New TV series, game reveal creative difference between industries
While J.J. Abrams’ Bad Robot and Valve Software are planning to develop films around the developer’s “Half-Life” and “Portal” franchises, Trion Worlds and Syfy have a warning for them: It’s not as easy as it looks.
At the D.I.C.E. Summit on Thursday, Syfy president Mark Stern and Trion’s VP of production Nick Beliaeff talked about the collaboration of their companies for the upcoming TV series and game “Defiance” and the changes both had to make in their operational procedures.
Discussions between the two started more than five years ago, when Syfy sent over a collection of scripts for shows like “Eureka,” “Warehouse 13” and “Sanctuary.”
“It just wasn’t deep enough for us,” Beliaeff said. “That’s when we had the moment that we realized if we approach things traditionally, we were going to get the traditional result. If you look at a licensor-licensee relationship, the product suffers. We didn’t want to do that… so we had to change our approach.”
The result was invasion-themed sci-fi series “Defiance,” debuting April 15, and a massively multiplayer online action game, bowing beforehand on April 2, that were created from the ground up to share a mythology and cross over their storylines. The project has been promoted at events like videogame confab E3 and last summer’s Comic-Con in San Diego.
“We have 13 episodes,” Stern said. “We go off the air for sometimes nine months or more and a way to continue that storytelling was compelling to us.”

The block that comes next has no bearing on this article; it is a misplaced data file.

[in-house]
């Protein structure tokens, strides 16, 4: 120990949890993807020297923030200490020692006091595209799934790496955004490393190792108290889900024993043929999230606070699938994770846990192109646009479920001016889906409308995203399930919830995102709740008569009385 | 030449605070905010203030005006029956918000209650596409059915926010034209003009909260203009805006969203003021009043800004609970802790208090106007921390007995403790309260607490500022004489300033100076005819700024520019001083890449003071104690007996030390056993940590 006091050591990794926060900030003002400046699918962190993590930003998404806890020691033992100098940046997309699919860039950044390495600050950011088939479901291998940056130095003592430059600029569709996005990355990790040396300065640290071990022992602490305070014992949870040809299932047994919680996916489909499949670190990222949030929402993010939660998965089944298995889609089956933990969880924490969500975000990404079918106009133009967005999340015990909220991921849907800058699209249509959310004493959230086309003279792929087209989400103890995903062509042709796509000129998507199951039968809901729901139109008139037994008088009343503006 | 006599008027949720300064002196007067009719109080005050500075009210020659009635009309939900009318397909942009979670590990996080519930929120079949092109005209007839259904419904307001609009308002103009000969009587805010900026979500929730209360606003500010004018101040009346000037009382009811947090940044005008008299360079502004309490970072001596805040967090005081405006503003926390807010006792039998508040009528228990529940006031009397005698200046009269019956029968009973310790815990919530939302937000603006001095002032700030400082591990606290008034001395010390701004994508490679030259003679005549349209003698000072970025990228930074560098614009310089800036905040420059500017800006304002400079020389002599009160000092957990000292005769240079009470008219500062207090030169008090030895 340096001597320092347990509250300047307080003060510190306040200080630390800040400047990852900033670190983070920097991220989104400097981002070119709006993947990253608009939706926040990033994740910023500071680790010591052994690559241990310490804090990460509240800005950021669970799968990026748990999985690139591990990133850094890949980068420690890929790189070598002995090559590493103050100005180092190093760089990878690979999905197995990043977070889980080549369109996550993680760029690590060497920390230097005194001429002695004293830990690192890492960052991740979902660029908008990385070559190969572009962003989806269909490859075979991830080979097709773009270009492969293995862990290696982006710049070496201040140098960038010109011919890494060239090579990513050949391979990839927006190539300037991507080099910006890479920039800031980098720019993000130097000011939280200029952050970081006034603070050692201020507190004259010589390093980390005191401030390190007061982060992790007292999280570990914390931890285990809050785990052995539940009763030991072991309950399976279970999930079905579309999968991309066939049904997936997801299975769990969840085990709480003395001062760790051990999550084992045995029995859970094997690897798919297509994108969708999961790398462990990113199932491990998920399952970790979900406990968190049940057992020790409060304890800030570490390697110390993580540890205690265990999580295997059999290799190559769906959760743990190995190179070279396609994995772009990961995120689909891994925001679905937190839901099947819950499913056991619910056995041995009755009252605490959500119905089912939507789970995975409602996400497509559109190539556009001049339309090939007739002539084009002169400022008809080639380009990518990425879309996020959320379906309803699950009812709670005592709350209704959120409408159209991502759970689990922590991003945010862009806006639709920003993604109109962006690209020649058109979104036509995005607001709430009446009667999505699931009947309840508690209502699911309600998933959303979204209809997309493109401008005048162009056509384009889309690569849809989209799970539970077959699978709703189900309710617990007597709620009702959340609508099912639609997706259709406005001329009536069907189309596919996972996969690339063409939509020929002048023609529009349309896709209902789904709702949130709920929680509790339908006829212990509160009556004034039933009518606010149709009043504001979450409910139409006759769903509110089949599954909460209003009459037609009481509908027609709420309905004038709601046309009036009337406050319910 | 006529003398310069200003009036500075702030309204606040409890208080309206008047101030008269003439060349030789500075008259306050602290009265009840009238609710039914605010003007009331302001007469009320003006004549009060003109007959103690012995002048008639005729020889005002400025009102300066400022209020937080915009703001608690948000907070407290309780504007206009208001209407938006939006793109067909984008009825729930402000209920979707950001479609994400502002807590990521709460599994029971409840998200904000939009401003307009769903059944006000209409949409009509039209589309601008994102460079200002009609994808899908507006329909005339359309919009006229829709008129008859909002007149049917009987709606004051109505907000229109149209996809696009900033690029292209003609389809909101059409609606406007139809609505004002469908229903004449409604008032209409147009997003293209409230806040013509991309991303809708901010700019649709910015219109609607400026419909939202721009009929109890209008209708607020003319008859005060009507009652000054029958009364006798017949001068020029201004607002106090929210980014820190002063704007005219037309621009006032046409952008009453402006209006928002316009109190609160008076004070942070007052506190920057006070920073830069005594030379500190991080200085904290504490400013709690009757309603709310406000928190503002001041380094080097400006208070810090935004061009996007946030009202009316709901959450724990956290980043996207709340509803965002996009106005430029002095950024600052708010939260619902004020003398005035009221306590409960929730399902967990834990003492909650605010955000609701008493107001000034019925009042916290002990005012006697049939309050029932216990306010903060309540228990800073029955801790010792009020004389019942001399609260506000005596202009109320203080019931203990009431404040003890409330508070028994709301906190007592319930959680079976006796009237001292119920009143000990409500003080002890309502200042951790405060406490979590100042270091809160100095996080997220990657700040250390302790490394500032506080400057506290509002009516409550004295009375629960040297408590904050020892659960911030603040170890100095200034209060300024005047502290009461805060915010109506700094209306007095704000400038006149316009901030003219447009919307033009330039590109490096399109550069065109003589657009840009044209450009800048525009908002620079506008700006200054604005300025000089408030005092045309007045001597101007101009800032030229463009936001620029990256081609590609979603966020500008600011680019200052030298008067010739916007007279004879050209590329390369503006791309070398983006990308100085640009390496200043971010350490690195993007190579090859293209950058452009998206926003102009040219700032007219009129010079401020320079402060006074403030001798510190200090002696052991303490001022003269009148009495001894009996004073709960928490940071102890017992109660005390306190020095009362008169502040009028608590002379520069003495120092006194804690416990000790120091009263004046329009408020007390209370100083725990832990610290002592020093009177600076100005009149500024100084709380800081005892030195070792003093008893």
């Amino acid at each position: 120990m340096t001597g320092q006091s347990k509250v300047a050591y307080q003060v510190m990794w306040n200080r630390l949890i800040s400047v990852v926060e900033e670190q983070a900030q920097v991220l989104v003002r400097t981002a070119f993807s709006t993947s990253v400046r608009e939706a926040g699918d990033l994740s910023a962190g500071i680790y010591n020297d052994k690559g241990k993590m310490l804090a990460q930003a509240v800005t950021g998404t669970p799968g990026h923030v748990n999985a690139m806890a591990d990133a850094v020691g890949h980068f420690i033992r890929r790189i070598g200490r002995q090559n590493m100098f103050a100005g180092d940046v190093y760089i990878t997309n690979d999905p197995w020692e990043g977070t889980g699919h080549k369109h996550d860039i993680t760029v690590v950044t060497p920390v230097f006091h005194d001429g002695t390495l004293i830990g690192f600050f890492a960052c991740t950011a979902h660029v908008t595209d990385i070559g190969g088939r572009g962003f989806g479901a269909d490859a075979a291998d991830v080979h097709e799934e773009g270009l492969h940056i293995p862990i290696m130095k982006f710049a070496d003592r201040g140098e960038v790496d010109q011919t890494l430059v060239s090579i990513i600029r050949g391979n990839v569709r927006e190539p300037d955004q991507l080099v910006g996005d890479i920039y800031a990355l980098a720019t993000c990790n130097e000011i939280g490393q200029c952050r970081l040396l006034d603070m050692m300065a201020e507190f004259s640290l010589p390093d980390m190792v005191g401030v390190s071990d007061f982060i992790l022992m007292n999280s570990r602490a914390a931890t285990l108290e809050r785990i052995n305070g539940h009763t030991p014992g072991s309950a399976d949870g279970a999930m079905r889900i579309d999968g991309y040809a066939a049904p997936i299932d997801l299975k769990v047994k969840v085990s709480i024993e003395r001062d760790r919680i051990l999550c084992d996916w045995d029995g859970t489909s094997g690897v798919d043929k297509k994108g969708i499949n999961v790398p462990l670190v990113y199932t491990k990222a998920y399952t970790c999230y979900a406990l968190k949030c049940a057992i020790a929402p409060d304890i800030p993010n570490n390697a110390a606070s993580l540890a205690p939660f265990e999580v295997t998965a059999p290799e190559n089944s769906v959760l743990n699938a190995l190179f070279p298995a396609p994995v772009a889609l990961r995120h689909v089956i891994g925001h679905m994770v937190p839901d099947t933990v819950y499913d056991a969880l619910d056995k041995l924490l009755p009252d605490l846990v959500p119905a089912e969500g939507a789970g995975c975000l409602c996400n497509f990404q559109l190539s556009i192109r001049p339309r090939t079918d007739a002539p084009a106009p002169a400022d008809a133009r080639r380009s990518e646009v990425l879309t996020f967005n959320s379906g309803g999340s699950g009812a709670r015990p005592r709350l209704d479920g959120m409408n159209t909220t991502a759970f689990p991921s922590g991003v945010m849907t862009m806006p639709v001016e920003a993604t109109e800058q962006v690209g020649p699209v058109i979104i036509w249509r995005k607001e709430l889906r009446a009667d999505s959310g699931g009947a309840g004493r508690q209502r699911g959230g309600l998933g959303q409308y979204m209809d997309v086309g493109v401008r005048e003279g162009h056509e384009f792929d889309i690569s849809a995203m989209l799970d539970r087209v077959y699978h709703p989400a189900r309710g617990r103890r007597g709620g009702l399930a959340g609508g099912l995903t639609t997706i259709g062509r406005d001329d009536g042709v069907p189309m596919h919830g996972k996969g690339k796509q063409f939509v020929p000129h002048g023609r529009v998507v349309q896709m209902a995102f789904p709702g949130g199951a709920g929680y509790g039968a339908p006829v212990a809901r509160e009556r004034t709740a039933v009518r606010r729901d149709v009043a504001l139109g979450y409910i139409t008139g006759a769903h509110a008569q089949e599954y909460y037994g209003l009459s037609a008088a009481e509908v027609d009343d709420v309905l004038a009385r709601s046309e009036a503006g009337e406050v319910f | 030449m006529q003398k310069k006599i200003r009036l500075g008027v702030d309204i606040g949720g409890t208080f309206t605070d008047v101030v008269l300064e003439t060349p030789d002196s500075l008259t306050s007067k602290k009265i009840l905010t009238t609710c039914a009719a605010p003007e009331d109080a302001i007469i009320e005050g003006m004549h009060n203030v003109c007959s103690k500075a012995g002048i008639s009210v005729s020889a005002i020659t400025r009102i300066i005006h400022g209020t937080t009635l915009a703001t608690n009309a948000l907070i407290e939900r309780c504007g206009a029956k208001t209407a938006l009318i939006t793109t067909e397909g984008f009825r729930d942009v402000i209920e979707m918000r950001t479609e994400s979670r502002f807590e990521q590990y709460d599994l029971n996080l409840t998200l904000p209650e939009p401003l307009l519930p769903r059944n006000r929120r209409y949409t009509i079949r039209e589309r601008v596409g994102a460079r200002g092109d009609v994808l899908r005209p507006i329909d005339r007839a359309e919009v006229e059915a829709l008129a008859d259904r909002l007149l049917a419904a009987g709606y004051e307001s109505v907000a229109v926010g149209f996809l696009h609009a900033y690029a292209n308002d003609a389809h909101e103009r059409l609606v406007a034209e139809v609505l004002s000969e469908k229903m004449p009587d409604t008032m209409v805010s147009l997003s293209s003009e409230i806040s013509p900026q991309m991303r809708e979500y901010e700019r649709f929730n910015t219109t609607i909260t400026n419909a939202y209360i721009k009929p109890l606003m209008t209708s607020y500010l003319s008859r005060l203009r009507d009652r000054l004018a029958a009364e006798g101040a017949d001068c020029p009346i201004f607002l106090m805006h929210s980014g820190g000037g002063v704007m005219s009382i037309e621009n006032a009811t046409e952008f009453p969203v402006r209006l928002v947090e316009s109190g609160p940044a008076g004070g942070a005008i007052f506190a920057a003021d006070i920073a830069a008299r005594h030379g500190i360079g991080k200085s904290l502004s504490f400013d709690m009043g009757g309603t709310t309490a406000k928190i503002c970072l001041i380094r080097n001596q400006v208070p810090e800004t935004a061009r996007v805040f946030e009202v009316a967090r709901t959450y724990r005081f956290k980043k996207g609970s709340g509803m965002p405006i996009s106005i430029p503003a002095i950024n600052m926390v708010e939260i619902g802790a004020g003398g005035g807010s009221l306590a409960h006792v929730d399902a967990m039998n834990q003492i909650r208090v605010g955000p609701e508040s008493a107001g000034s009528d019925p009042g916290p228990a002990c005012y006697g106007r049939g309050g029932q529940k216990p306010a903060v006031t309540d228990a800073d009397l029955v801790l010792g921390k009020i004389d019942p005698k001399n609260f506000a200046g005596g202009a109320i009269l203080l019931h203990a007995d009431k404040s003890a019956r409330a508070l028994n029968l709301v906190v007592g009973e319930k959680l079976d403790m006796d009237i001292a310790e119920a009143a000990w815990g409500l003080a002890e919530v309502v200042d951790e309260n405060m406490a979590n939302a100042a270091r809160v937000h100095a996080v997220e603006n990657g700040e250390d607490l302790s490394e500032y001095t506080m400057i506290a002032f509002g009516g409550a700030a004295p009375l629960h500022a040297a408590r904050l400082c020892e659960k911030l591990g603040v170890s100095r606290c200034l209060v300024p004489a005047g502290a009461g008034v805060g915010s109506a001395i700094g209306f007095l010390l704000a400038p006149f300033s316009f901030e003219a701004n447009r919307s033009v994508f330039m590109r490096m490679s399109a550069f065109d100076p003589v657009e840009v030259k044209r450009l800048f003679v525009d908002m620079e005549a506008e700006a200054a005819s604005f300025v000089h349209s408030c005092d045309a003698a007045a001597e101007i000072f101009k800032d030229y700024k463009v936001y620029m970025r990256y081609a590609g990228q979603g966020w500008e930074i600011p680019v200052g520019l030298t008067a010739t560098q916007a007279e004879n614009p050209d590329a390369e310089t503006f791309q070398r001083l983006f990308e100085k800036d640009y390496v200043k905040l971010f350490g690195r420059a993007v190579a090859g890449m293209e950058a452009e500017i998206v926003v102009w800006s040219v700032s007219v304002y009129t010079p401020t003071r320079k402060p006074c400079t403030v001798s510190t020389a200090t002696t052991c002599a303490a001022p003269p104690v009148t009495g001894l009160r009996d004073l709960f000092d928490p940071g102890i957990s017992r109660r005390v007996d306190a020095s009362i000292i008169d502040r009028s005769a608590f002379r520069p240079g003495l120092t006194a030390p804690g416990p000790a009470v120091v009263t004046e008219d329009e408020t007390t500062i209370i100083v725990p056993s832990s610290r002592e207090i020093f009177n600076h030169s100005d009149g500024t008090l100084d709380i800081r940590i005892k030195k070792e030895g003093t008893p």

Getting there was tricky. When developers came to Syfy to show off their new water physics — typically an “ooh, ahh” moment in game development — Stern lifted a bottle of water and said, “Yeah, we can do water too… We just film it” (“It was humbling,” Beliaeff said.)
There were also debates about show and game elements. For instance, Stern wanted to add horses to the show and game, since the show has a frontier aspect. The developers balked at that, since it would make the game less fun based on their graphics engine. They countered with a suggestion for flying vehicles — which Syfy vetoed.
The size and shape of the aliens also proved problematic. Syfy needed characters that were castable — not too big — but Trion needed design commitments to move forward with development. It came to a head in June 2009.
“We gave them this lineup and said, ‘We need you guys to commit,'” Beliaeff said. “We’re going to put this effort into them, and you need to sign off now.”
“I was terrified because we had a basic pilot script, (but) we didn’t have wardrobe,” Stern said. “It was a big unknown.”
To help smooth things out, the companies created the position of a mythology curator, who was responsible for keeping both sides up to date on proposed changes. By the time production began, everyone was on the same page, say the executives, and it became less about the differences in development cultures and more about focusing on the show.
Stern said: “Each team had their eye on the goal, which was ‘I’m going to create the best game or TV series, period.'”